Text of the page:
Neuropathy patients more likely to receive high-cost, screening instead of more effective tests

Researchers at the University of Michigan analyzed the tremendous cost of diagnosing peripheral neuropathy and found that less expensive, more effective tests are less likely to be used.

Almost one-quarter of patients receiving neuropathy diagnoses undergo high-cost, low-yield MRIs while very few receive low-cost, high-yield glucose tolerance tests, according to the study that will be published Jan. 23 in the .

The research was led by Brian Callaghan, M.D., assistant professor of at the University of Michigan Medical School.

Patients diagnosed with typically are given many tests but physicians are highly variable in their approach, says Callaghan.

"We spend a lot of money to work up a diagnosis of neuropathy. The question is whether that money is well spent," Callaghan says.

For patients with peripheral neuropathy, the nerves that carry information to and from the don't work property. This commonly leads to tingling or burning in arms or and loss of feeling — and the symptoms can go from subtle to severe.

Diabetes is the most common cause of this type of problem. Peripheral neuropathy is found in about 15 percent of those over age 40.

Researchers used the 1996-2007 Health and Retirement Study to identify individuals with a diagnosis of peripheral neuropathy. They focused on 15 relevant tests and examined the number and patterns of tests six months before and after the initial diagnosis.

"Our findings, that MRIs were frequently ordered by , but a lower-cost glucose tolerance test was rarely ordered, show that there is substantial opportunity to improve efficiency in the evaluation of peripheral neuropathy," Callaghan says.

"Currently no standard approach to the evaluation of peripheral neuropathy exists . We need more research to determine an optimal approach.

"We do a lot of tests that cost a lot of money, and there's no agreement on what we're doing."

The climbing rates of diabetes in the U.S. make this research even more important, says co-author Kenneth M. Langa, M.D., Ph.D., a professor of Internal Medicine at U-M, a Research Scientist at the VA Ann Arbor Healthcare System's Center for Clinical Management Research, and Research Professor at the Institute for Social Research.

"We know more and more people may develop peripheral neuropathy because it is commonly caused by diabetes. Our study suggests that the work-up currently used for neuropathy isn't standardized and tests that are less useful and more expensive may be used too often," says Langa. "We need a more efficient way to handle this increasingly common ."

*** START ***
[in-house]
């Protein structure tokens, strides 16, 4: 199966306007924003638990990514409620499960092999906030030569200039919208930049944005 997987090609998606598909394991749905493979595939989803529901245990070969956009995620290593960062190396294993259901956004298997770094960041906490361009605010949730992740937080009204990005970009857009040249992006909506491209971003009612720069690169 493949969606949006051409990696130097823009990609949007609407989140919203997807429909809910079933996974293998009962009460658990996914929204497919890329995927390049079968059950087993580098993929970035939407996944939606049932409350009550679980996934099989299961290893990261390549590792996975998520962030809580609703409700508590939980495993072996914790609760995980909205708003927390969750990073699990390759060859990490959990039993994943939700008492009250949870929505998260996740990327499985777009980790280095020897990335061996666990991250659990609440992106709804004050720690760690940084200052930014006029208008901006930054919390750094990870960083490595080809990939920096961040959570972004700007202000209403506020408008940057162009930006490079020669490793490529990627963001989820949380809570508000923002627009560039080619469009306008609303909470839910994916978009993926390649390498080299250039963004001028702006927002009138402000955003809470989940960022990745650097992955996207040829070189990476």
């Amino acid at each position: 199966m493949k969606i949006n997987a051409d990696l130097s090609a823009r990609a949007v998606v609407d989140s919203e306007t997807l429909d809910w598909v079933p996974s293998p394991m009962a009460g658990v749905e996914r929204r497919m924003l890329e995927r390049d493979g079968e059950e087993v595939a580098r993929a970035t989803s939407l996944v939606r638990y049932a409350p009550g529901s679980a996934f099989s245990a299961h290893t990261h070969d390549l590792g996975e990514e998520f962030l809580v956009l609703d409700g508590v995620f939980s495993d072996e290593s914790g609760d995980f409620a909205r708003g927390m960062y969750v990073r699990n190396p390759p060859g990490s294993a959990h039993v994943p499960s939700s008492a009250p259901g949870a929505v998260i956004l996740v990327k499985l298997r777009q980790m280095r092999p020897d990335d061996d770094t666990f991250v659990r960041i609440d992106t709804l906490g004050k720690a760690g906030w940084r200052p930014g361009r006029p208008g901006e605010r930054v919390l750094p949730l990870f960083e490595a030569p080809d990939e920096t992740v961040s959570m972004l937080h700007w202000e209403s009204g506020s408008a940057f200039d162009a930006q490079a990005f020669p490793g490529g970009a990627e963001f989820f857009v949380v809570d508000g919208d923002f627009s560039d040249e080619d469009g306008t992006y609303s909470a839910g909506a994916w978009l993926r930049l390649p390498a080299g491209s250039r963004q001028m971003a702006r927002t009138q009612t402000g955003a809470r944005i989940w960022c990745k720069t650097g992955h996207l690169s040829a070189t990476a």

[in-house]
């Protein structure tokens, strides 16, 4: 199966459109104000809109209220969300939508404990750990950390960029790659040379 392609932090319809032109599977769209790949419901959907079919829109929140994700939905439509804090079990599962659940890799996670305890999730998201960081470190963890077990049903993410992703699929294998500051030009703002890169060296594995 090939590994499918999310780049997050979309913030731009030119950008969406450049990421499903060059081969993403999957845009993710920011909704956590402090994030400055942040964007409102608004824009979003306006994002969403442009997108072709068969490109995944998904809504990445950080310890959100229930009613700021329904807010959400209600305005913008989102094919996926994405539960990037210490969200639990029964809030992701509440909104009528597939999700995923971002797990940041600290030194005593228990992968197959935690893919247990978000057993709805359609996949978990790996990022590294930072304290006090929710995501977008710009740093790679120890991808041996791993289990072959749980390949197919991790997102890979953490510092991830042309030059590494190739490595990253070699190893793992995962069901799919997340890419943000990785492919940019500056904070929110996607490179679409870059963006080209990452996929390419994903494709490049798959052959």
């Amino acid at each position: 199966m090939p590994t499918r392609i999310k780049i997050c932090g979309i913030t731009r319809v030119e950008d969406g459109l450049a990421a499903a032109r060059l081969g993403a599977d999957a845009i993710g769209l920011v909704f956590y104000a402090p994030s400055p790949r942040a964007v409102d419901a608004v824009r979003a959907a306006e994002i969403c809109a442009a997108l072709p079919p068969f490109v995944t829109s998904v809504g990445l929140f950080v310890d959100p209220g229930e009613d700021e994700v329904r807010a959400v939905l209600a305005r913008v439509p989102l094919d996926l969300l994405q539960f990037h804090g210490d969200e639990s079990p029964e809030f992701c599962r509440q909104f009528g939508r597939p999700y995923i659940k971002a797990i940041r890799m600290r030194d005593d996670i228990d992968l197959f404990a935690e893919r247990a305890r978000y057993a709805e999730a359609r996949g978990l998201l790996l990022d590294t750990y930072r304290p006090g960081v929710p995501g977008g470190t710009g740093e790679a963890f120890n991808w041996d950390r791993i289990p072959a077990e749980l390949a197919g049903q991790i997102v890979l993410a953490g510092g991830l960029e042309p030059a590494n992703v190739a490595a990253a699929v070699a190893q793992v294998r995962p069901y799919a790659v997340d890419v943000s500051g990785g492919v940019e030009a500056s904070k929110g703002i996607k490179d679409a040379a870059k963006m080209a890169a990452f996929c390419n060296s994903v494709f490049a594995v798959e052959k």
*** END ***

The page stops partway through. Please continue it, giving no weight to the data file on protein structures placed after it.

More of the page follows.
More information: Arch Intern Med. 2012; 172[2]:127-132.

add to favorites email to friend print save as pdf

Related Stories

Researchers uncover source of mystery pain

Jun 22, 2011

An estimated 20 million people in the United States suffer from peripheral neuropathy, marked by the degeneration of nerves and in some cases severe pain. There is no good treatment for the disorder and doctors can find no ...

Recommended for you

UN says Syria vaccine deaths was an NGO 'mistake'

1 hour ago

The recent deaths of Syrian children after receiving measles vaccinations was the result of a "mistake" by a non-governmental partner who mixed in a muscle relaxant meant for anesthesia, a spokesman for the U.N. secretary-general ...

First US child dies from enterovirus D68

1 hour ago

A child in the northeastern US state of Rhode Island has become the first to die from an ongoing outbreak of a respiratory virus, enterovirus D68, health officials said Wednesday.

US Ebola patient had contact with kids: governor

1 hour ago

A man who was diagnosed with Ebola in virus in Texas came in contact with young children, and experts are monitoring them for any signs of disease, governor Rick Perry said Wednesday.

UN worker dies of suspected Ebola in Liberia

2 hours ago

The United Nations mission in Liberia announced on Wednesday the first suspected victim among its employees of the deadly Ebola epidemic ravaging the impoverished west African nation.

AAO-HNSF clinical practice guideline: Tinnitus

2 hours ago

The American Academy of Otolaryngology—Head and Neck Surgery Foundation has released the first ever mutli-disciplinary, evidence-based clinical practice guideline to improve the diagnosis and management of tinnitus, the ...

User comments